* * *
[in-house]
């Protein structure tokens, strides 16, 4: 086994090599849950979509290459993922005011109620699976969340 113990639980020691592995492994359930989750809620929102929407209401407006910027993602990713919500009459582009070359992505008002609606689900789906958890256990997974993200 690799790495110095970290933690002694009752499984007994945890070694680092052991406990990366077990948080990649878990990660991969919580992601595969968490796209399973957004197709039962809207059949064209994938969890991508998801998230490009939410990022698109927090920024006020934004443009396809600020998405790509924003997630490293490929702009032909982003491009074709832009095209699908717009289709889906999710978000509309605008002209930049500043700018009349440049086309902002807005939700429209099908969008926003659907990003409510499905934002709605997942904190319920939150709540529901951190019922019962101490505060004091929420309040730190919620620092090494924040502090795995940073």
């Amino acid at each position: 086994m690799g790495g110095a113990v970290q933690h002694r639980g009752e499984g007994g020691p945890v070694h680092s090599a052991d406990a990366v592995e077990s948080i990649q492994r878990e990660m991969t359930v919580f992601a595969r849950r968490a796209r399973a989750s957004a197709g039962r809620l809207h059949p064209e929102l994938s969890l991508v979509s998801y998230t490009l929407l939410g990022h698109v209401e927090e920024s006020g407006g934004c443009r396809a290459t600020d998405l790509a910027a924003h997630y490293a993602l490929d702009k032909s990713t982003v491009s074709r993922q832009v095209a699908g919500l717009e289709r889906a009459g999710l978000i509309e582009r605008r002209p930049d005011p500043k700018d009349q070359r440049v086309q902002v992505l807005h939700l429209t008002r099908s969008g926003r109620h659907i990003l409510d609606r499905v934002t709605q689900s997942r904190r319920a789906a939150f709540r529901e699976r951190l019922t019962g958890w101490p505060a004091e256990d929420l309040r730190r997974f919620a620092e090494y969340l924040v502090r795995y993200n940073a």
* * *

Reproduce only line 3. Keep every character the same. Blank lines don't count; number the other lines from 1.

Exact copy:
């Amino acid at each position: 086994m690799g790495g110095a113990v970290q933690h002694r639980g009752e499984g007994g020691p945890v070694h680092s090599a052991d406990a990366v592995e077990s948080i990649q492994r878990e990660m991969t359930v919580f992601a595969r849950r968490a796209r399973a989750s957004a197709g039962r809620l809207h059949p064209e929102l994938s969890l991508v979509s998801y998230t490009l929407l939410g990022h698109v209401e927090e920024s006020g407006g934004c443009r396809a290459t600020d998405l790509a910027a924003h997630y490293a993602l490929d702009k032909s990713t982003v491009s074709r993922q832009v095209a699908g919500l717009e289709r889906a009459g999710l978000i509309e582009r605008r002209p930049d005011p500043k700018d009349q070359r440049v086309q902002v992505l807005h939700l429209t008002r099908s969008g926003r109620h659907i990003l409510d609606r499905v934002t709605q689900s997942r904190r319920a789906a939150f709540r529901e699976r951190l019922t019962g958890w101490p505060a004091e256990d929420l309040r730190r997974f919620a620092e090494y969340l924040v502090r795995y993200n940073a």